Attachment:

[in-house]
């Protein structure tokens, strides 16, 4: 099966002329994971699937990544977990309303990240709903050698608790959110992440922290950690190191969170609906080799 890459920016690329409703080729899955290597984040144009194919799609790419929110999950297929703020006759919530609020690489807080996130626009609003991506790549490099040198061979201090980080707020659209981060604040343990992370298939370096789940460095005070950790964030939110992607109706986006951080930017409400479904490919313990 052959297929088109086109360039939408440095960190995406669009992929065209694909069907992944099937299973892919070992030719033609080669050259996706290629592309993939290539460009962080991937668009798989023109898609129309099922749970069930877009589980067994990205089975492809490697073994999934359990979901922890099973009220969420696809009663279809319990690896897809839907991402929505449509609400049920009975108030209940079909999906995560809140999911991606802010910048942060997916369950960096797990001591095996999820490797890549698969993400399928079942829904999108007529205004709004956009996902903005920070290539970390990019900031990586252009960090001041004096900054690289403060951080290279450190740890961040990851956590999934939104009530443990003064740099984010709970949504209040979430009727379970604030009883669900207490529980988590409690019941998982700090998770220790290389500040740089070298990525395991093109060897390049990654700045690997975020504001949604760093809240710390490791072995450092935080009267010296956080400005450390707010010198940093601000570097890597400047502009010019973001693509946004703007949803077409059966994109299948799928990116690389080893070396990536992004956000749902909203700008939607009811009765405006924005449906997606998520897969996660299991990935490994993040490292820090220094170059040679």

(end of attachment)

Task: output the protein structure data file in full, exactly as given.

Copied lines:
[in-house]
């Protein structure tokens, strides 16, 4: 099966002329994971699937990544977990309303990240709903050698608790959110992440922290950690190191969170609906080799 890459920016690329409703080729899955290597984040144009194919799609790419929110999950297929703020006759919530609020690489807080996130626009609003991506790549490099040198061979201090980080707020659209981060604040343990992370298939370096789940460095005070950790964030939110992607109706986006951080930017409400479904490919313990 052959297929088109086109360039939408440095960190995406669009992929065209694909069907992944099937299973892919070992030719033609080669050259996706290629592309993939290539460009962080991937668009798989023109898609129309099922749970069930877009589980067994990205089975492809490697073994999934359990979901922890099973009220969420696809009663279809319990690896897809839907991402929505449509609400049920009975108030209940079909999906995560809140999911991606802010910048942060997916369950960096797990001591095996999820490797890549698969993400399928079942829904999108007529205004709004956009996902903005920070290539970390990019900031990586252009960090001041004096900054690289403060951080290279450190740890961040990851956590999934939104009530443990003064740099984010709970949504209040979430009727379970604030009883669900207490529980988590409690019941998982700090998770220790290389500040740089070298990525395991093109060897390049990654700045690997975020504001949604760093809240710390490791072995450092935080009267010296956080400005450390707010010198940093601000570097890597400047502009010019973001693509946004703007949803077409059966994109299948799928990116690389080893070396990536992004956000749902909203700008939607009811009765405006924005449906997606998520897969996660299991990935490994993040490292820090220094170059040679």